By NLKellyMy partner and I are looking for some advice on the best way to apply for our PR visa as we are both skilled, can anyone recommend a good agent to use in Perth please?
Thanks in advance.
By Cerberus1According to a recent Australian Population Research Institute survey, three quarters of Australians believe the country doesn't need any more people while 54% want a reduction in the annual migrant intake.
The organisation's researchers, Katharine Betts and Bob Birrell, say the result shows a disconnect between the political elites' commitment to high immigration policies and the concerns of voters.
In their analysis, they said the results are driven by the impact of population growth on people's quality of life.
Australia's population increased by 389,000 people to 24.5 million in the year to March, largely due to the arrival of new immigrants.
Most people who migrate to Australia are skilled workers (68%) and about a third make the move to be with family.
But 74% of those surveyed believe Australia is "already full", with most pointing to roads congestion, hospitals capacity, affordable housing and fewer jobs as evidence.
Mr Birrell said "population pressures" significantly contributed to this result.
"For most Australian voters, the problems associated with Australia’s very high population growth, which is higher than other developed countries are now starting to bite," he said.
"We’re seeing that in our survey that most respondents thought that population pressures were adding to difficulties of urban congestion, housing affordability, job competing and the like. It's hardly surprising that 74% of them would respond by saying Australia doesn’t need more people."
Immigration minister Peter Dutton reacted cautiously to the survey results on Thursday, stating that the government was "always looking at the migration numbers" to get the balance right.
"In the Labor years the number peaked at about 305,900 in one year which was an enormous number, we've got that number down now below 190,000 and as I say, we’re happy to reassess."
He said new migrants were drawn to the big population centres where pressure on housing and infrastructure was most often felt, however, "In some regional towns they’re crying out for people because they can’t get workers in the meatworks or areas of primary production, tourism, restaurants and so on. So we need to get that balance right."
The institute commissioned the survey from July 31 to August 17 this year, where a random national sample of 2067 voters, drawn from an online panel of 300,000 people, were asked questions about Australia's immigration and population policies.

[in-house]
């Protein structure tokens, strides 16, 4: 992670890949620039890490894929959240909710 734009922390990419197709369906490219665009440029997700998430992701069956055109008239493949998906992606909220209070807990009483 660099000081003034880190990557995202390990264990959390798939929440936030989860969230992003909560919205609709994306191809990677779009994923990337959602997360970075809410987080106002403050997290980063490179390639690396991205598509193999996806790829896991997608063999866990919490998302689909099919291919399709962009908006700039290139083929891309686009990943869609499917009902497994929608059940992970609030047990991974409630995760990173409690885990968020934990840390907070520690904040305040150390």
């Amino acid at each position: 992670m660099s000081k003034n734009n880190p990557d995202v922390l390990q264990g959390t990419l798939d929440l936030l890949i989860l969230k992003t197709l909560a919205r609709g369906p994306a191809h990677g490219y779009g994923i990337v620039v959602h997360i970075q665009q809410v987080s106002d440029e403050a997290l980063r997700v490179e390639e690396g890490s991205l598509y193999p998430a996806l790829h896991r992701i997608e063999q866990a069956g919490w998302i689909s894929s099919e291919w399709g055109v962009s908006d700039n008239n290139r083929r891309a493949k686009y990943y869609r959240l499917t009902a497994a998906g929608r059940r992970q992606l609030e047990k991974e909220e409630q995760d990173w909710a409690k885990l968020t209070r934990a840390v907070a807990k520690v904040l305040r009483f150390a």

By SJB123We moved to Australia from the UK last December on a 457 visa with my husband as primary applicant. We had planned on applying for permanent residency after 2 years cos hubby has a permanent job contract here. Then after 4 months the immigration rules changed and it seems that on paper we are no longer eligible for PR due to my husbands age. Please tell us there is some kind of grandfathering or exemption rule for people in our situation?? We have started a petition to hopefully get our case looked at and I would be really really grateful if you could have a look at it and sign it if you can, also if you could forward it to family, friends, neighbours, anyone you can think of to sign too. Go to
Thank you in advance
By UKFrannHi all,
I have just left Australia after doing an exchange program from my home University in the UK for one year on a Student-Working visa.
I have a question regarding Superannuation (DASP). I am completely at grips with the ATO and Tax return (already claimed this for the year 2016/17) and that I am entitled to claim my Superannuation back via the DASP online system.
My question (and I am unsure as to whether this is a myth or not) is whether would claiming my Superannuation for the past year affect any future chances of myself re-entering Australia with the intention of living there permanently one day on a different visa and starting to earn Superannuation again?
I understand this is perhaps quite vague but my bottom-line question is if I claim back my Super now, will I be able to apply for a Working visa in the future and be able to extend this eventually to permanent residency/citizenship and start a new superannuation fund?
Any help would be greatly appreciated!